Austin at No. 8 behind cities such as Las Vegas and Orlando on the latest list of the strongest U.S. job markets

As economic concerns mount, here's how job market is faring

How many people work in the Austin area now? The numbers are head-turning

By ABJ staff

Jul 18, 2022

Nonfarm employment in the Austin area grew by 6.7% — or about 77,400 jobs — between May 2021 and May 2022, according to the latest data from the Bureau of Labor Statistics.

That puts Austin at No. 8 behind cities such as Las Vegas and Orlando on the latest list of the strongest U.S. job markets, The Austin area now boasts of having roughly 1.2 million jobs. An estimated 2.3 million people live in the metro.

So, is 77,400 jobs added in one year a lot for Austin? Indeed. In past years, roughly 30,000 jobs added — or 3% growth — in a year was considered healthy.

Economists said the solid job-growth numbers seen across the U.S. are a promising sign for the economy's ability to weather adverse conditions in coming months and could be a sign that a potential recession may look different than past downturns on the employment front.

"With over 6 million job seekers and 11 million job openings, each month we have witnessed hundreds of thousands of workers being added to the payrolls," said Jeffrey Korzenik, chief investment strategist for Fifth Third Bank. "Although some layoffs are coming, the historically unprecedented labor gap suggests payroll gains will continue to be positive, adding economic buoyancy despite the stress of Fed rate hikes."

Nationally, U.S. employers added 372,000 jobs between May and June, a gain that outpaced analyst expectations. Those gains came across several sectors, with health care (up 56,700), accommodation and food services (up 55,600), professional and technical services (up 42,000), information (up 25,000), transportation and warehousing (up 35,500), manufacturing (up 29,000) and retail trade (up 15,400) among industries posting notable gains.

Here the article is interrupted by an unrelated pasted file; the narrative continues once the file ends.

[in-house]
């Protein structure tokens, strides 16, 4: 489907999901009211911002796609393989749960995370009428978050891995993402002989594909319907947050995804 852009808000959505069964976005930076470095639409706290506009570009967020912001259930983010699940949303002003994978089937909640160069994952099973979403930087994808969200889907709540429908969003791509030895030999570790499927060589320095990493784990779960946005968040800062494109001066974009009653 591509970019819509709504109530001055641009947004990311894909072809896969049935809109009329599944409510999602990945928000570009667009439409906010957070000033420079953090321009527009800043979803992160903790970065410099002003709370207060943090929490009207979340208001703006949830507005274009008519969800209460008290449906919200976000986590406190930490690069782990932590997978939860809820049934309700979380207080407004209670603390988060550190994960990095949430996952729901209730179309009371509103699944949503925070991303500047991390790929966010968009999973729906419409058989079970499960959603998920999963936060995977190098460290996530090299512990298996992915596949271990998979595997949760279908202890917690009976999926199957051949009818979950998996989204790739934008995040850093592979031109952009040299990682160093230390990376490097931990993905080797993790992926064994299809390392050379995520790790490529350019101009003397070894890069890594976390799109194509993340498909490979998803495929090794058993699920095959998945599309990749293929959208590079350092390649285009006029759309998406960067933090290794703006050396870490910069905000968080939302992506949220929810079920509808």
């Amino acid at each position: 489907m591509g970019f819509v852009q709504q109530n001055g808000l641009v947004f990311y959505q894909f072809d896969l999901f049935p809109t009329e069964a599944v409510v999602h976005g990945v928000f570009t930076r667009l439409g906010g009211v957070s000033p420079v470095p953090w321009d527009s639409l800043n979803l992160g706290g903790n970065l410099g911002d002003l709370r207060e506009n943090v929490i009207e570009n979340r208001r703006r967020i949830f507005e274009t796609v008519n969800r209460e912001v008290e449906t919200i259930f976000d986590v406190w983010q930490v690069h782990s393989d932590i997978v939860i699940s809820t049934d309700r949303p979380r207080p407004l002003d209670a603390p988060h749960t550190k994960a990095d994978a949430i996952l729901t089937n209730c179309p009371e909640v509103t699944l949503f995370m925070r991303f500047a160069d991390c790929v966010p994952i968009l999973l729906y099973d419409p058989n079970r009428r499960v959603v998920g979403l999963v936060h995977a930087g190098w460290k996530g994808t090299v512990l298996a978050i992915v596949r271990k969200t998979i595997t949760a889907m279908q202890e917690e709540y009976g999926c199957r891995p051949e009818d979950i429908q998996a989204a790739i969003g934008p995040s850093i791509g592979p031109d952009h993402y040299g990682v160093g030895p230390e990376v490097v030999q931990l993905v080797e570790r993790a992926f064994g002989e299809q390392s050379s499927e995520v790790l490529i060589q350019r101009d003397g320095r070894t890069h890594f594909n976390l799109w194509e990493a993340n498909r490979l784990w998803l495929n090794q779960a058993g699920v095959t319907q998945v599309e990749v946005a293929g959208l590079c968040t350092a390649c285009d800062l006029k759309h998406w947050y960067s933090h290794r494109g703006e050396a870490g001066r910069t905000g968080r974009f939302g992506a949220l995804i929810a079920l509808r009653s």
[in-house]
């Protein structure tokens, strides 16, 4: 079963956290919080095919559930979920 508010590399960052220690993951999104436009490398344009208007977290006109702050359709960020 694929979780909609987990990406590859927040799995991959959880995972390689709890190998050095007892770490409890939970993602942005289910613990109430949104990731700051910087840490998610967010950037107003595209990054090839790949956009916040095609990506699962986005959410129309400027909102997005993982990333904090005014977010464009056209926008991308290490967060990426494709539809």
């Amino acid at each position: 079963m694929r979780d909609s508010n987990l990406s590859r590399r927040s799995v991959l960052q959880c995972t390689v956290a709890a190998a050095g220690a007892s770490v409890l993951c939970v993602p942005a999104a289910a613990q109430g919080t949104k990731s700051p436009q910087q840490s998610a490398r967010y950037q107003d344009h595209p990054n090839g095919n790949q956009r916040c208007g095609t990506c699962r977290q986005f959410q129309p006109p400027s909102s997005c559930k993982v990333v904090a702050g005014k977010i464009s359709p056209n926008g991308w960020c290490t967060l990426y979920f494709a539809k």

Richard Moody, chief economist at Regions Financial Corp., said the industry-diverse nature of hiring activity should allay concerns about durability of the expansion, even if the pace of job growth has slowed relative to earlier points in the ongoing economic recovery from the pandemic.

Moody said the data suggests job growth is settling into a more sustainable pace.

“It still seems that, for many firms, finding enough people to hire is a far bigger problem than having too many people working,” Moody said.

In May, there were more than 11 million job openings, which is about 4.5 million more than before the pandemic.

“While the number of open jobs will likely fall in the months ahead as the economy continues to slow, we’re a long way from the labor market being balanced, and that labor-force participation remains below pre-pandemic norms makes labor-market balance much more difficult to achieve,” Moody said.

That echoes sentiments from hiring managers and recruiters, who say the pace of activity hasn’t slowed much despite recession fears, inflation concerns and worries about sagging sales activity.

The solid job-growth metrics stand in stark contrast to the upheaval of the stock market and jitters among accountants and executives about the outlook for the rest of 2022.

Economists recently told The Playbook the labor-market fundamentals suggest employees will maintain their significant leverage in the workplace for the foreseeable future — leverage they've used to lobby for increased remote-work flexibility, higher pay and new perks.

With elevated quit rates, 41% of employees planning to look for new jobs in the next six months and the nation's shifting demographics, it's going to take significant time before the numbers give employers the upper hand again.

“Workers still have some control because there aren’t enough bodies to go around,” Rucha Vankudre, a senior economist at Lightcast recently told The Playbook's Andy Medici. “It’s not clear anything is going to change in the labor market anytime soon.”

We use cookies to improve your experience and to help us understand how you use our site. Please refer to our cookie notice and privacy statement for more information regarding cookies and other third-party tracking that may be enabled.